Naked at the lowest point on Earth?

Artist wants to photograph Dead Sea with nudes.

August 16, 2010 02:24
3 minute read.
THOUSANDS OF people pose nude for photographer Spencer Tunick in 2007 in Mexico City.

naked mexico 311. (photo credit: Associated Press)

People have been getting naked at the Dead Sea and taking pictures of themselves covered in sea mud for years, but never like this.

Spencer Tunick, internationally renowned documenter of the nude figure in public, has expressed interest in creating an installation at the Dead Sea to raise awareness of its declining state, according to a press release sent out Sunday.

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The world-famous US artist has photographed dozens, hundreds, thousands and tens of thousands of people in public places in the nude. Earlier this month, he released his photos of the Sydney Opera House surrounded by over 5,000 nude people.

Tunick is reportedly keen on coming to Israel to do an installation around the Dead Sea to raise awareness to the fact that it is sinking by a meter a year. If nothing is done, the Dead Sea will continue to drop until it becomes nothing but a heavy saline mass at the bottom, scientists predict.

The Dead Sea, which is in the running for one of the new Seven Wonders of the World, has been the target of many a public relations campaign – but none quite like this one.

Right now, a couple hundred thousand dollars need to be raised to bring Tunick to Israel and finance the shoot, Gura Berger of Leibowitz Berger Marketing, Public Relations, told The Jerusalem Post Sunday. She said there was no specific date set yet for the shoot.

Shlomit Yarkoni of Ben-Or, which is organizing the fundraising, added in a statement that “Spencer Tunick has already been involved in environmental-artistic activities with Greenpeace, and his work creates ripples and reverberations which are the equivalent of multi-million dollar promotional campaigns. The vast damage caused to the Dead Sea by human beings prompted Tunick to want to put the Dead Sea on the map.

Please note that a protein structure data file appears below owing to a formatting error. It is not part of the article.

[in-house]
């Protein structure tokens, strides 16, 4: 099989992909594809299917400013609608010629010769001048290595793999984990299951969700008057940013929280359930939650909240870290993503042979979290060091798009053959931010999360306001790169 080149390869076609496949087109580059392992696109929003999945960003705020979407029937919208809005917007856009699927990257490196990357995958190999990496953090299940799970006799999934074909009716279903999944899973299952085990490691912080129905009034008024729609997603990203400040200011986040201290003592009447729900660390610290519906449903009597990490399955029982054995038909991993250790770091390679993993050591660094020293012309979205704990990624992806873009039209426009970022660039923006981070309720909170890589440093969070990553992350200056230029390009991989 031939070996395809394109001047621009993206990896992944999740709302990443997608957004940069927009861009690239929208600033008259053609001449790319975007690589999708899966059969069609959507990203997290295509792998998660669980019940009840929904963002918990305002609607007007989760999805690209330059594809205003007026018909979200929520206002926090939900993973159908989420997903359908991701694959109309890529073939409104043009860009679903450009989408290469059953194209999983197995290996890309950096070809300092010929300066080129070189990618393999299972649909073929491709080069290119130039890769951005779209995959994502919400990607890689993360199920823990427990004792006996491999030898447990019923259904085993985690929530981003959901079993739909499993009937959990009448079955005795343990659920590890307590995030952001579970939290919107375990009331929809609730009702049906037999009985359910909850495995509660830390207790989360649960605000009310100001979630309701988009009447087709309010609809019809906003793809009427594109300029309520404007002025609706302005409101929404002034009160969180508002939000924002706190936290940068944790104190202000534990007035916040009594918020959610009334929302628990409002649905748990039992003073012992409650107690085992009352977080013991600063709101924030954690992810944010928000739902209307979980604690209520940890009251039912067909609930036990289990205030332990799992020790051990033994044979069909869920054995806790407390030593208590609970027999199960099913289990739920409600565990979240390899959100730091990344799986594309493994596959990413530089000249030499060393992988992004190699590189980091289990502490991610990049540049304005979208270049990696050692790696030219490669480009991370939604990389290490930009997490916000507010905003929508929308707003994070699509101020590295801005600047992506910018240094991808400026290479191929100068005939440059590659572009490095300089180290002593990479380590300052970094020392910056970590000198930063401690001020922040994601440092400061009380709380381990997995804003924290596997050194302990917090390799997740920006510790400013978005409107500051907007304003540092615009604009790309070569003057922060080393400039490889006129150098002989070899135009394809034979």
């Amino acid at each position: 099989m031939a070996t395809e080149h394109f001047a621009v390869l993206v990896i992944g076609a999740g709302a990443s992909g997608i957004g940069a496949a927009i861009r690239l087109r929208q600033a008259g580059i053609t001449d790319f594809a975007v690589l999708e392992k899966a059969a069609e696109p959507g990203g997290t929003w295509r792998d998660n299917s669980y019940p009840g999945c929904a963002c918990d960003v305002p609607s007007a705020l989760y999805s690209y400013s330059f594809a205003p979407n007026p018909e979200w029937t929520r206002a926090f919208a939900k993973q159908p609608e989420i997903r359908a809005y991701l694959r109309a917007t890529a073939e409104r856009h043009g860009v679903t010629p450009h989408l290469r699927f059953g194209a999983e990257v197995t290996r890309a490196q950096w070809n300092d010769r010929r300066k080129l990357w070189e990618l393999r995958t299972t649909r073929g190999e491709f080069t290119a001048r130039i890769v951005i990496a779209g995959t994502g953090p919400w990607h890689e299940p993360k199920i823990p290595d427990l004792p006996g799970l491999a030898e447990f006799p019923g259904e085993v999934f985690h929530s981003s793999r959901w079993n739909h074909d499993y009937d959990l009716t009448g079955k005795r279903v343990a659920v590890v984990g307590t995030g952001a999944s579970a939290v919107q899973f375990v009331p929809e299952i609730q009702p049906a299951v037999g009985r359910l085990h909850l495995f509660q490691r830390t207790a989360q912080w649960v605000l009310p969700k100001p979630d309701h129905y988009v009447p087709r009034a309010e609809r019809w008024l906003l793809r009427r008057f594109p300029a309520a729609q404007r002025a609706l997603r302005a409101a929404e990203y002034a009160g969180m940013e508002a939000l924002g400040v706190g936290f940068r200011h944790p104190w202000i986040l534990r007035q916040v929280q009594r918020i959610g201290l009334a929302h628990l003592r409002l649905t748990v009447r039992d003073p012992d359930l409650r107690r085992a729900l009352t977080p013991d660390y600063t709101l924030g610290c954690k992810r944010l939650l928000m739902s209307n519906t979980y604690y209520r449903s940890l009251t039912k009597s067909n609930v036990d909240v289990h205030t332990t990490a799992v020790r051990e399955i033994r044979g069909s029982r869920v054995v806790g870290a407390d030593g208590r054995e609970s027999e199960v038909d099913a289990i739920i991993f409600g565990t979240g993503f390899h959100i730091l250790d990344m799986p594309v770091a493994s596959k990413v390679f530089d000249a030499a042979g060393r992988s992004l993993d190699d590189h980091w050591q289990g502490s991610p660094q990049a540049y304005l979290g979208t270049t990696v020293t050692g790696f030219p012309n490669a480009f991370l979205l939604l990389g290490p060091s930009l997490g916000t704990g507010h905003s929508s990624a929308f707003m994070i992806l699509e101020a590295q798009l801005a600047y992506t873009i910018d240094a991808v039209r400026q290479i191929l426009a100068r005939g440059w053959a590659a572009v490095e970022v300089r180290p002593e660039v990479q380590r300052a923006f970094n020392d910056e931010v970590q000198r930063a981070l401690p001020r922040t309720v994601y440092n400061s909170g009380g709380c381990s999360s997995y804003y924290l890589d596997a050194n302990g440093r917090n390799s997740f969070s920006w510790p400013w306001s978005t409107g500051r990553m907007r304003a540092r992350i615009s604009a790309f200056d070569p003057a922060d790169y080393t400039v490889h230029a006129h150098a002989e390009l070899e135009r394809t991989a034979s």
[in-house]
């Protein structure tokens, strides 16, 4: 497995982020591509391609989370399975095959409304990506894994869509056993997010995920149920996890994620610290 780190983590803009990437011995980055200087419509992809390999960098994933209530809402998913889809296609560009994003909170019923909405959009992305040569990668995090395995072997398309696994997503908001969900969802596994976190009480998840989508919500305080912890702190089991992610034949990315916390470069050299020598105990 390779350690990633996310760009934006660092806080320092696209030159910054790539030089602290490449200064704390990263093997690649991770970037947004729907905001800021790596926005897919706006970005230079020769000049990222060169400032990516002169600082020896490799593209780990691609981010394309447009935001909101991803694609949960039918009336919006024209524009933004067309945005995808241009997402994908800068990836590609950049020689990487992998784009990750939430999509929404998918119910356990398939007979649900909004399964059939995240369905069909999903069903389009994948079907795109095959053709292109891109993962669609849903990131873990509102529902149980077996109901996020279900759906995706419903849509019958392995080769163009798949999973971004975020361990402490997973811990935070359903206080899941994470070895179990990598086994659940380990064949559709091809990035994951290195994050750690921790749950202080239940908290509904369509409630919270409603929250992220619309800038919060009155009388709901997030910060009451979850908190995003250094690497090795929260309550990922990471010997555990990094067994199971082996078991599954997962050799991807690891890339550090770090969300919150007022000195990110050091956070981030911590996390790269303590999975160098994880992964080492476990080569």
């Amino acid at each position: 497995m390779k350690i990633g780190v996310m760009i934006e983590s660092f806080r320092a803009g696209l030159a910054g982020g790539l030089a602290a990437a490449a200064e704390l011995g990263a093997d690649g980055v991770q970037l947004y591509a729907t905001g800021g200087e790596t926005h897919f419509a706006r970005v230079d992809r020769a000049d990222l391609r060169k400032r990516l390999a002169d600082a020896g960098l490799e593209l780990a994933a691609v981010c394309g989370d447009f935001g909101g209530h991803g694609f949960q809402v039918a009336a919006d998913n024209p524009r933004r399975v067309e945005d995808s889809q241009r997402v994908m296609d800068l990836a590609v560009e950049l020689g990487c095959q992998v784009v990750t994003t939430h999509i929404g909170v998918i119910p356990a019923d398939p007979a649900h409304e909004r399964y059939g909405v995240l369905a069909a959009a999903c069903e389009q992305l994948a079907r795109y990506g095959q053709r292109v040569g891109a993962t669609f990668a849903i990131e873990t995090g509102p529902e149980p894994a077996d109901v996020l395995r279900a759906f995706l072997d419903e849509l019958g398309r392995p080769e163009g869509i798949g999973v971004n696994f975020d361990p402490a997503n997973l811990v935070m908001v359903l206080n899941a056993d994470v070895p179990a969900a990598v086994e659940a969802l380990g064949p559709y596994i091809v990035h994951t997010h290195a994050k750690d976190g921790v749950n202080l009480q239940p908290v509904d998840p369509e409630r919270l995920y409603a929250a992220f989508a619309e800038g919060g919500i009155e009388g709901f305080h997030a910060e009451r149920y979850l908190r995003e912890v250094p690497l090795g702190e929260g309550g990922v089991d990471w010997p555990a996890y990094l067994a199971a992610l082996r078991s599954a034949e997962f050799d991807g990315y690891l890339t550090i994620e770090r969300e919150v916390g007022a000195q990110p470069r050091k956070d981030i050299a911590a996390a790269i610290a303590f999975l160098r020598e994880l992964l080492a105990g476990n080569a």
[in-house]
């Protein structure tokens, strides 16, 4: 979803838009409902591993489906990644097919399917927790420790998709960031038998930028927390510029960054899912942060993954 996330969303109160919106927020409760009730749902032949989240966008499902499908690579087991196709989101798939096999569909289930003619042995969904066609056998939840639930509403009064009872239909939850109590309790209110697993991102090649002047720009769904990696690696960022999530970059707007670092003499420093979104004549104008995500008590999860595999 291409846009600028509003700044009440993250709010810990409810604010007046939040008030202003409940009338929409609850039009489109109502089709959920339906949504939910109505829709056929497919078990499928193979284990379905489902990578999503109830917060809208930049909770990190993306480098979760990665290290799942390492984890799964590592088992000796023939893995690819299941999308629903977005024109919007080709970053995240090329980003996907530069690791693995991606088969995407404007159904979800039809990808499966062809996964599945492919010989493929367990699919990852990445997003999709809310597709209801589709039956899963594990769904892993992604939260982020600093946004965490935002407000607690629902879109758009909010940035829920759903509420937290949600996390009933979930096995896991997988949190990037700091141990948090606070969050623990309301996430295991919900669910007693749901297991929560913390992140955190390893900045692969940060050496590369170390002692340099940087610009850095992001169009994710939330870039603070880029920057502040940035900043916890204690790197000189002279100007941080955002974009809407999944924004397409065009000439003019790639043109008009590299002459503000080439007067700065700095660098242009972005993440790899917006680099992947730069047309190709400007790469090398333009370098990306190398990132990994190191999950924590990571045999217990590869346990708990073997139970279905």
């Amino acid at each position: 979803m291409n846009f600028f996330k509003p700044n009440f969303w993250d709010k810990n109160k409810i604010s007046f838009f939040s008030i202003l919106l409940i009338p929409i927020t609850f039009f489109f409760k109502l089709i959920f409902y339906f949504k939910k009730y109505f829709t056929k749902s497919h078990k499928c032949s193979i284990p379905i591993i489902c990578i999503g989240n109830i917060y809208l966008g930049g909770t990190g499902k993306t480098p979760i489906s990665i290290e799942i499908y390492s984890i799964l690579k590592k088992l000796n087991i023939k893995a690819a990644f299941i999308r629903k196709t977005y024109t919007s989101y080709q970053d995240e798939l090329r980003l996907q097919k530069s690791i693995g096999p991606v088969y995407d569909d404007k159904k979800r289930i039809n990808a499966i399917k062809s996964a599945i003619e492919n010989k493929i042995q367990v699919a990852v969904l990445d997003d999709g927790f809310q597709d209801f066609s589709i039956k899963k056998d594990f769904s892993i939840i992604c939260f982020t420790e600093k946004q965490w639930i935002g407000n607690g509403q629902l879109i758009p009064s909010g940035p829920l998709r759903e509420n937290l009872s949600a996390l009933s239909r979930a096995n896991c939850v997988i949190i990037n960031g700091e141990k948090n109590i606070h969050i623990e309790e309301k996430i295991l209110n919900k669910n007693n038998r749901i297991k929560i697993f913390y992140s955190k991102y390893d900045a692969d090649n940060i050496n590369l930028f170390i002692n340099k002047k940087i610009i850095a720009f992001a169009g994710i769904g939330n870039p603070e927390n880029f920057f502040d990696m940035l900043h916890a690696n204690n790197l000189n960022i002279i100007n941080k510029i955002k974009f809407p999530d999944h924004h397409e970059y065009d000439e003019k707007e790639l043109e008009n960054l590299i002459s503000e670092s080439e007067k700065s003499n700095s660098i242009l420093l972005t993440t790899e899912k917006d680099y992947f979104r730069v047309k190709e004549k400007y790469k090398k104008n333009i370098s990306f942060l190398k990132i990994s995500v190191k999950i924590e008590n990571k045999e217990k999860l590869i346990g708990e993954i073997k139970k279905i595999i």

“The connection to the naked body is natural in an area like the Dead Sea,” Yarkoni continued. “After the funds are raised, we will worry about enlisting the people – several thousand Israelis who will volunteer to have their picture taken.”

Tunick has done installations in France in conjunction with Greenpeace, and even shot an installation of 600 nude people on the Aletsch Glacier in the Swiss Alps to protest global warming in 2007.

One of his biggest installations to date involved 18,000 people in Mexico City in 2007.

There were rumors in March that Tunick would be coming in the near future to check out potential sites in Tel Aviv and around the Dead Sea. At the time, his Israeli producer Harry Fruchter told the Post there was no truth to those rumors, after a story appeared in Yediot Aharonot.

According to Tunick’s personal Web site, the artist “has been documenting the live nude figure in public, with photography and video, since 1992. Since 1994 he has organized over 75 temporary site-specific installations in the United States and abroad.

“Tunick’s installations encompass dozens, hundreds or thousands of volunteers; and his photographs are records of these events,” the Web site continues. “The individuals en masse, without their clothing, grouped together, metamorphose into a new shape. The bodies extend into and upon the landscape like a substance.

These grouped masses which do not underscore sexuality become abstractions that challenge or reconfigure one’s views of nudity and privacy.

The work also refers to the complex issue of presenting art in permanent or temporary public spaces.”

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